GUYANA’S recently liberalised telecommunications sector has so far attracted more than 20 foreign and local companies, which are looking to invest in various aspects of the sector.
For many years, Guyana was criticised for being behind when it comes to technological advancement but the government’s liberalisation of the telecommunications sector, in October, has released a 30-year ‘grip’ on the country and opened the “flood gates” for investments to flow in this area.
The Government of Guyana had issued Commencement Orders, fully bringing into force the Telecommunications Act 2016 and the Public Utilities Commission Act 2016.
The orders, which were issued within two months of the government assuming office, are historic, as they align Guyana’s telecommunications regime to those found in other countries the world over, including most Caribbean countries.
Since this historic move, the government has received more than 20 Expressions of Interest (EoIs) from companies which are interested in servicing the telecommunications sector.
Prime Minister, Brigadier (ret’d) Mark Phillips, said the response has been encouraging. And, while expressions have not come from large mobile service providers, the Prime Minister told this publication that there are several investors who are interested in offering cable and internet-related services.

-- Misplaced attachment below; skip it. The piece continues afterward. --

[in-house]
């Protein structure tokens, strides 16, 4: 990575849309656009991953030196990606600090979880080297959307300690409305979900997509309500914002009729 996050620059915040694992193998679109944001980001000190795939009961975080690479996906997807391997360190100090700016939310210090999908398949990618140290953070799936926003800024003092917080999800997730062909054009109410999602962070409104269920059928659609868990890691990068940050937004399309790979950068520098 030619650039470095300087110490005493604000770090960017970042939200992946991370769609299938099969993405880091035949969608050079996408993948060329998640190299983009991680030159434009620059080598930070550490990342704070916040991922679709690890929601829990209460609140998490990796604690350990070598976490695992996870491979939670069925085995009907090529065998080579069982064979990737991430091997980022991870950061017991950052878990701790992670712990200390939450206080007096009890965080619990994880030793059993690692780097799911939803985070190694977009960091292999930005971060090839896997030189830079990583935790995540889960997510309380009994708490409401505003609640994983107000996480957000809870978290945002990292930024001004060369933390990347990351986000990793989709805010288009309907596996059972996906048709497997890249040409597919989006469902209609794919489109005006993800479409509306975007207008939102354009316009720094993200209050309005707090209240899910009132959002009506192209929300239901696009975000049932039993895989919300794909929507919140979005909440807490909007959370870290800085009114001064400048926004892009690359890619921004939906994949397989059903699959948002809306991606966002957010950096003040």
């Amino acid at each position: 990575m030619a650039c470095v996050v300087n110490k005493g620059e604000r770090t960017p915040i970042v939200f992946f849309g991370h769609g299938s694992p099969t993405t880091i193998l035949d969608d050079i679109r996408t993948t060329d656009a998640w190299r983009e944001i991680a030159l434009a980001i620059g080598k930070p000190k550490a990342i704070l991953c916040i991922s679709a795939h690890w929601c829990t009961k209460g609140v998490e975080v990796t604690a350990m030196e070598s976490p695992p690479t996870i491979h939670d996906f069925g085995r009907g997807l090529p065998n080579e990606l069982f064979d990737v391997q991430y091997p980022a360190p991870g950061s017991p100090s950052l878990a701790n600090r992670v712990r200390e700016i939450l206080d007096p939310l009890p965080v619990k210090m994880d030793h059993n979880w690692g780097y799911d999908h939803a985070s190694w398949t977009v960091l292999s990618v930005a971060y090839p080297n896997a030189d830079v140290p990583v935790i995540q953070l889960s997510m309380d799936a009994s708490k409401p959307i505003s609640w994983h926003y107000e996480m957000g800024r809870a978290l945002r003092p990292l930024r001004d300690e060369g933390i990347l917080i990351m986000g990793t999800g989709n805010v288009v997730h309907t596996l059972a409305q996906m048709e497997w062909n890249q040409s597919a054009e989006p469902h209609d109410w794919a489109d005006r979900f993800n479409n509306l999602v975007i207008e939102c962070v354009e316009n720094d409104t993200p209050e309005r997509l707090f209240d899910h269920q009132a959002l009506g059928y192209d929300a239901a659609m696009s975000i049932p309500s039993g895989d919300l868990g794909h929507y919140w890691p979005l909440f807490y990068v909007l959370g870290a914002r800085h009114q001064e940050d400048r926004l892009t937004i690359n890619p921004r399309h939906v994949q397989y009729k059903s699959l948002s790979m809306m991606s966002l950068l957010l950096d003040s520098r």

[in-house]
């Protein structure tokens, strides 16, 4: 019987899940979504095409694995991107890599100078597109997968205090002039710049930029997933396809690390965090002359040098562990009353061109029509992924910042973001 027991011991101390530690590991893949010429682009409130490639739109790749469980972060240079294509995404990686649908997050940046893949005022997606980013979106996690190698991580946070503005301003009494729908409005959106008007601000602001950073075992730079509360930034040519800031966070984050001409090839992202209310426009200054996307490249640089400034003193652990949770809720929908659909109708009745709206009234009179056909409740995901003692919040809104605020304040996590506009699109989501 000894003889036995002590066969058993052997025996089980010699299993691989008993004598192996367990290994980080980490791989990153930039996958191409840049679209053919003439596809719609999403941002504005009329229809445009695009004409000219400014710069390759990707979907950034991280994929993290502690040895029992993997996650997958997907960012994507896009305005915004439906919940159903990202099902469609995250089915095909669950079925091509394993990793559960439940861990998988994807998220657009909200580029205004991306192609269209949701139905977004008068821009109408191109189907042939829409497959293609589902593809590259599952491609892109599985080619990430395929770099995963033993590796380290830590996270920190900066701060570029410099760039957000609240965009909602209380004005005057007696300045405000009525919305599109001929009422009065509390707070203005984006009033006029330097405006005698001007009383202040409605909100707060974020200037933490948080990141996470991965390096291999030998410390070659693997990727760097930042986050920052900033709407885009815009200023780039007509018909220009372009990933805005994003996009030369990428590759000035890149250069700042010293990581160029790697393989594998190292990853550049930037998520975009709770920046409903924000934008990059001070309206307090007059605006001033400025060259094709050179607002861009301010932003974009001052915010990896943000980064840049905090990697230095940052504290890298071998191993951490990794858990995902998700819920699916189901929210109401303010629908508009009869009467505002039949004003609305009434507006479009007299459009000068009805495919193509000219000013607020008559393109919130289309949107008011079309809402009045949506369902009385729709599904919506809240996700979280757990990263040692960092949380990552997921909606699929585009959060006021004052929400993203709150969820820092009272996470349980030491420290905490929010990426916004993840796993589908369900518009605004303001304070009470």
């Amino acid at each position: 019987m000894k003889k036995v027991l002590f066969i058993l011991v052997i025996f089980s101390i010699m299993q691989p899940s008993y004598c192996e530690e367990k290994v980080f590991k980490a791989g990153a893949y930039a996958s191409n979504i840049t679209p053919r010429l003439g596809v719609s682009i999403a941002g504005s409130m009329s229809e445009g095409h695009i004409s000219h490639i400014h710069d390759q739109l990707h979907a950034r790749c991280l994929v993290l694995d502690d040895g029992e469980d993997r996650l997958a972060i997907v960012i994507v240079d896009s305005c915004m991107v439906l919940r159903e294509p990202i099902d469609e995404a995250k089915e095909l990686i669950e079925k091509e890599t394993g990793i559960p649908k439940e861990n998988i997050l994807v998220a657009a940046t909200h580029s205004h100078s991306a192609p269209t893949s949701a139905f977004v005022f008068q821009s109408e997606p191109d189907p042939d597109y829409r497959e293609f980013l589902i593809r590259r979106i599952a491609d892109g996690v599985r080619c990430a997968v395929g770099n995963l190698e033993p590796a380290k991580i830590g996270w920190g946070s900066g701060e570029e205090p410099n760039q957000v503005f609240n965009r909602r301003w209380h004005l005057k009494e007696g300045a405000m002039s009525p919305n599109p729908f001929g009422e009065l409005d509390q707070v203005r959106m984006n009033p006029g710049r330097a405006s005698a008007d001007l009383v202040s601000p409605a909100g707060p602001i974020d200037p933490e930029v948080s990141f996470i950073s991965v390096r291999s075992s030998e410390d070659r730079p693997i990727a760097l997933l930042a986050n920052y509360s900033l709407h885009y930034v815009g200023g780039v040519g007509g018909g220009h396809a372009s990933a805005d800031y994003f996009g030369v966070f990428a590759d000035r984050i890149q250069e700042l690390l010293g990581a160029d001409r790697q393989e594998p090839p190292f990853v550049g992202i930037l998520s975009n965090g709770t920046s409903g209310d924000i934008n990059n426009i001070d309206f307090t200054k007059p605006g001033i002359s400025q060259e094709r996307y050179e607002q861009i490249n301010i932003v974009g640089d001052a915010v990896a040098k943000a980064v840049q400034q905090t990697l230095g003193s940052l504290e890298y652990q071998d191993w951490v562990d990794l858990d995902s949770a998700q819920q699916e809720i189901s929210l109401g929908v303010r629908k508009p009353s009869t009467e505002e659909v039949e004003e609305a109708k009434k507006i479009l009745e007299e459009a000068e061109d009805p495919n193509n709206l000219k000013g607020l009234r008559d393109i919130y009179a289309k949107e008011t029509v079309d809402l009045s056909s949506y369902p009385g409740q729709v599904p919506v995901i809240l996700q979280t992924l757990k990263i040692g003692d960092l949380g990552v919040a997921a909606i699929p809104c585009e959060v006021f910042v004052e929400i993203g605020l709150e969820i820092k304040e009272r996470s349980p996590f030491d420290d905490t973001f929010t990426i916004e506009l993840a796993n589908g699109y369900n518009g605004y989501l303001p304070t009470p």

“I think it is safe to say that there are more than 20 expressions of interest from businesses which are interested in different aspects pertaining to the telecommunication sector,” said the Prime Minister in an invited comment.
Equally important as the increased interest by new investors is the move by local service providers to improve their services and even reduce rates.
“The rates are dropping and right away the Guyanese people started to reap the benefits of liberalisation by paying less for phone calls and internet connectivity,” said the Prime Minister.
Digicel had slashed data plans by 50 per cent, while the Guyana Telephone and Telegraph Company (GTT) had promised 5G service while E-Networks committed to increasing 5G coverage.
The recent liberalisation ended a 30-year anti-competitive telecommunications monopoly that has left Guyanese weary, frustrated and lagging behind in the telecommunications arena.
In 1990, the then People’s National Congress (PNC) government had signed an “exclusive agreement” with Atlantic Tele Network, leading to the creation of the Guyana Telephone and Telegraph Company(GTT).
It was reported that the first exclusive licence was for 20 years with an option of automatic renewal for an additional 15 years in 2010.